Non-performing loans surge due to pandemic

By Nguyen Nam   November 8, 2020 | 11:00 am GMT+7
Non-performing loans surge due to pandemic
An employee counts Vietnamese banknotes at a bank in Hanoi. Photo by VnExpress/Giang Huy.
Most banks have seen non-performing loans rise by at least 30 percent in the first nine months as the Covid-19 pandemic hit businesses and individuals.

Of 15 commercial banks that have published their third quarter results, 14 reported a surge in non-performing loans by 30 percent or more.

State-owned VietinBank posted the highest rise of 66 percent to VND17.95 trillion ($779.36 million), followed by TPBank at 60 percent and MB Bank, 39 percent.

BIDV, the largest bank in Vietnam by asset, saw non-performing loans rising 16 percent to VND22.5 trillion, highest among all lenders.

Bank leaders say that the rising number of low quality debt is unavoidable amid the Covid-19 pandemic when many businesses went into financial difficulties due to social distancing measures and dwindling demand for goods and services.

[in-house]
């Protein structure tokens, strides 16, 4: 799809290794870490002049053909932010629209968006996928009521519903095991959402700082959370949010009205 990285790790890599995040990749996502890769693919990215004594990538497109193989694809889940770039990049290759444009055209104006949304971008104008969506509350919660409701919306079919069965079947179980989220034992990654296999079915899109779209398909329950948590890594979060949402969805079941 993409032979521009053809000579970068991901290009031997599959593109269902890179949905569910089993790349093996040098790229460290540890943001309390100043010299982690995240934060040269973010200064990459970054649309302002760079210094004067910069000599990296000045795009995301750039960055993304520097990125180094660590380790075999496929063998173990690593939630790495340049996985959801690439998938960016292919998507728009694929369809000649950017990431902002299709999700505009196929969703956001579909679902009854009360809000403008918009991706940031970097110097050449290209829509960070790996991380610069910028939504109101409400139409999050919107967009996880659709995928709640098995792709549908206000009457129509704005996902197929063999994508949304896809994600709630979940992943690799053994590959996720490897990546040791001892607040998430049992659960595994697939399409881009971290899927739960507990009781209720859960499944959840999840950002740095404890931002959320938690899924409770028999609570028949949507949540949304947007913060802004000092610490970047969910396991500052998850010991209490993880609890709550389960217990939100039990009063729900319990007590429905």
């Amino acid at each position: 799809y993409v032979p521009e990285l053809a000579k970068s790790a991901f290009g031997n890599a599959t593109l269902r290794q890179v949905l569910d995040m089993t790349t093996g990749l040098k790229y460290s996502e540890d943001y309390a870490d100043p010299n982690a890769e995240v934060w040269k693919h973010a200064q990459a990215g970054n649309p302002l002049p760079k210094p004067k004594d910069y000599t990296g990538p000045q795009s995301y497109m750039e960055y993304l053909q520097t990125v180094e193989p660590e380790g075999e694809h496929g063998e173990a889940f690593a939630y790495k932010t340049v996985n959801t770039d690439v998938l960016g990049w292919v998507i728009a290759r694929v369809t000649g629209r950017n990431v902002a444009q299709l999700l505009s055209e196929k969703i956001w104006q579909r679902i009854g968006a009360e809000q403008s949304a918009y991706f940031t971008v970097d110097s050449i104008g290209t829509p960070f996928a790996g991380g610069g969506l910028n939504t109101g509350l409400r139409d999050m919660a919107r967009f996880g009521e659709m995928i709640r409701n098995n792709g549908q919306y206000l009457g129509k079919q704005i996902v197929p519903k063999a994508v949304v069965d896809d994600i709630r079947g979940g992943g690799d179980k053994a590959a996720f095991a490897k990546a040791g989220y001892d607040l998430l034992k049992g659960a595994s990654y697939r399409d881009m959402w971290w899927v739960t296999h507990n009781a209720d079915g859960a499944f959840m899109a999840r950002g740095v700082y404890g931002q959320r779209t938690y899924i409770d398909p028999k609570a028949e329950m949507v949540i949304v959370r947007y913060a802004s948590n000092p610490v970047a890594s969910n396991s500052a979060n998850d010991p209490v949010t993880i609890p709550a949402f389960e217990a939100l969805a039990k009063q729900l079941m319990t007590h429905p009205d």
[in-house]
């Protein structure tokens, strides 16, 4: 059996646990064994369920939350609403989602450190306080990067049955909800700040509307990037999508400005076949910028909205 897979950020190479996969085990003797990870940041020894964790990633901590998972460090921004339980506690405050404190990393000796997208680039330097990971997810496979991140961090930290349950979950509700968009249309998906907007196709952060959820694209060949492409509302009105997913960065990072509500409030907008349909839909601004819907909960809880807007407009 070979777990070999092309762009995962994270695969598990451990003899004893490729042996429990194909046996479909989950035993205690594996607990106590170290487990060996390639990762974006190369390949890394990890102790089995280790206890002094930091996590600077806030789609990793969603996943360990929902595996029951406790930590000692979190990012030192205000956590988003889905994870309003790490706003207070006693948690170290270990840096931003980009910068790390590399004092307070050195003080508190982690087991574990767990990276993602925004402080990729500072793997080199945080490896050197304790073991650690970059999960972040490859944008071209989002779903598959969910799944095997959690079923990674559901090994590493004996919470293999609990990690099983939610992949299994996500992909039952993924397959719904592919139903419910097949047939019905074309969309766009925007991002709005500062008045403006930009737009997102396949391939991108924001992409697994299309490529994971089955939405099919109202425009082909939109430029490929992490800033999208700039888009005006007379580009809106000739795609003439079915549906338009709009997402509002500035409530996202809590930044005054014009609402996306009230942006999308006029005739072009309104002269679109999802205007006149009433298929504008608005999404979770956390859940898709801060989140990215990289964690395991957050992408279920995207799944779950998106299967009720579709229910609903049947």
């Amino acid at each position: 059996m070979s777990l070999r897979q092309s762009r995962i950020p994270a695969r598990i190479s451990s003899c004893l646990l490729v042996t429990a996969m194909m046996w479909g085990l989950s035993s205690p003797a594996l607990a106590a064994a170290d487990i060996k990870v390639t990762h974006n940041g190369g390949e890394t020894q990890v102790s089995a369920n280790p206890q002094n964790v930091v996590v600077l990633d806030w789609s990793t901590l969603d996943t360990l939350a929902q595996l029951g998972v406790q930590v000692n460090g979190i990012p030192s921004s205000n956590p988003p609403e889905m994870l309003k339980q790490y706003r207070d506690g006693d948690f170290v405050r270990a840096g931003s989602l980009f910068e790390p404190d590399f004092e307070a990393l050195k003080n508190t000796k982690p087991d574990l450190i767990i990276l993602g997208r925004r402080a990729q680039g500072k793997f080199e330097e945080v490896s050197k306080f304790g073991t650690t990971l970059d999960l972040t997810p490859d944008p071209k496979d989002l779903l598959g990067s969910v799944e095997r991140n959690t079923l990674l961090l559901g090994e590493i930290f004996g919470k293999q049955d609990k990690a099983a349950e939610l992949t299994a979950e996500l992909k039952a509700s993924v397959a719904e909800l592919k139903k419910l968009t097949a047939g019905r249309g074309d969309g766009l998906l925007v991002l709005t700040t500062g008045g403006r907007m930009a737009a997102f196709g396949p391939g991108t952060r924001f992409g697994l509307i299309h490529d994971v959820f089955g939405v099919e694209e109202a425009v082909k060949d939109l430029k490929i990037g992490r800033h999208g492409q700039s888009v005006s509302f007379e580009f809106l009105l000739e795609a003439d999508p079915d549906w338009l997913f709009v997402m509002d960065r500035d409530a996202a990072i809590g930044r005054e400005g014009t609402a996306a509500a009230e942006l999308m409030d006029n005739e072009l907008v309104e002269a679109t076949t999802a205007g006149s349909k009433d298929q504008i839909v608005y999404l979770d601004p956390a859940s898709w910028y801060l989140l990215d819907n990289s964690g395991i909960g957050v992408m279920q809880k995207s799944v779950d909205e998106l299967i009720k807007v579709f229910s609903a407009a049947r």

Nguyen Dinh Tung, CEO of Orient Commercial Bank (OCB), said although the value of non-performing loans has surged, the ratio of it over total debt is still under control.

But economists say that these figures will continue to be worsen next year.

Economist Nguyen Tri Hieu said that a circular issued by the State Bank of Vietnam in March has allowed banks to lower or cut interest rates on loans to support borrowers amid the pandemic and allow them to delay their payback time.

Although this circular has given businesses more time to recover from Covid-19 impacts, the loans they had acquired will eventually have to be paid and those unpayable will be turned into bad debts for banks, he said.

"Banks cannot escape from losing some of their loans in the future."

As the global situation of Covid-19 is still intense globally, Vietnamese businesses will still have financial difficulties in this and next year, and therefore the central bank should prolong its low-interest credit program to support local companies, Hieu said.

Banks, meanwhile, should increase their provisions for doubtful and bad debt to protect themselves from unavoidable risks in the future, he added.

 
 
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